The first involves a senior Tory baroness, Caroline Cox, who lent her support to a book written by an evangelical missionary from Nigeria [!] working in London.The book, among other things, expresses doubt about the multicultural ideal, calls homosexuality antifamily and “against nature,” and compares the number of babies aborted in Britain with the number of Jews killed by the Nazis. According to the Guardian,
Her words will embarrass Iain Duncan Smith, the Conservative leader, only 48 hours after he said the party must reach out to vulnerable people and others who had not traditionally seen the Tories as their natural home.
Labour MPs immediately called for Cox to apologise unreservedly and said her support for the book revealed there was still an extremist wing of the party that needed to be dealt with.
Full acceptance of homosexuality and the multicultural ideal are thus minimal requirements for participation in public life in Britain. Anything less is simply hatred and an attack on vulnerable people.
The second story has to do with three men who collared a teenage thug who threw a brick through a window and drove him to the police station, calling the cops on their cell phone to tell them what they were doing. They were, of course, jugged and charged with kidnapping, while the thug was set free. The crown eventually dropped the case, but the principle seems clear: citizens can in no event use force to defend public order but must leave that to their custodians.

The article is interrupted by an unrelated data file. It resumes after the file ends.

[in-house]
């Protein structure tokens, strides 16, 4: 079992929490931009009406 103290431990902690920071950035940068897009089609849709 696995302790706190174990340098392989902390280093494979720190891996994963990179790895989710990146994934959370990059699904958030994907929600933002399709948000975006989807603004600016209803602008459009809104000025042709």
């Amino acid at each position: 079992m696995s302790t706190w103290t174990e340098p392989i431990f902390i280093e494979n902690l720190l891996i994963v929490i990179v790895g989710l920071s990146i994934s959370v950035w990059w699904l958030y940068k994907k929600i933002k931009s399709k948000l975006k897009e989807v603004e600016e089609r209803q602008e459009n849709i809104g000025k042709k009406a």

The stories reflect different sides of the current attempt to create a perfectly rational social order based solely on markets and on state or transnational bureaucracies. One side is the reduction of man to individual man—that is, the abolition of institutions such as the family that join men together and enable them to act outside the new order. Part of abolishing the institutions, of course, is abolishing (through multiculturalism, normalization of homosexuality, and so on) the particular cultural loyalties and standards that support them. Another side of the attempt to create a perfectly rational and controlled society is direct imposition of sanctions on those who presume to take part in public life directly and outside the established instrumentalities. It’s better to have crime than to have the people think they can act directly to suppress it. Since the sole source of public order is now the government, direct action—the citizen’s arrest, for example—has become a sort of treason against the principles of ordered society.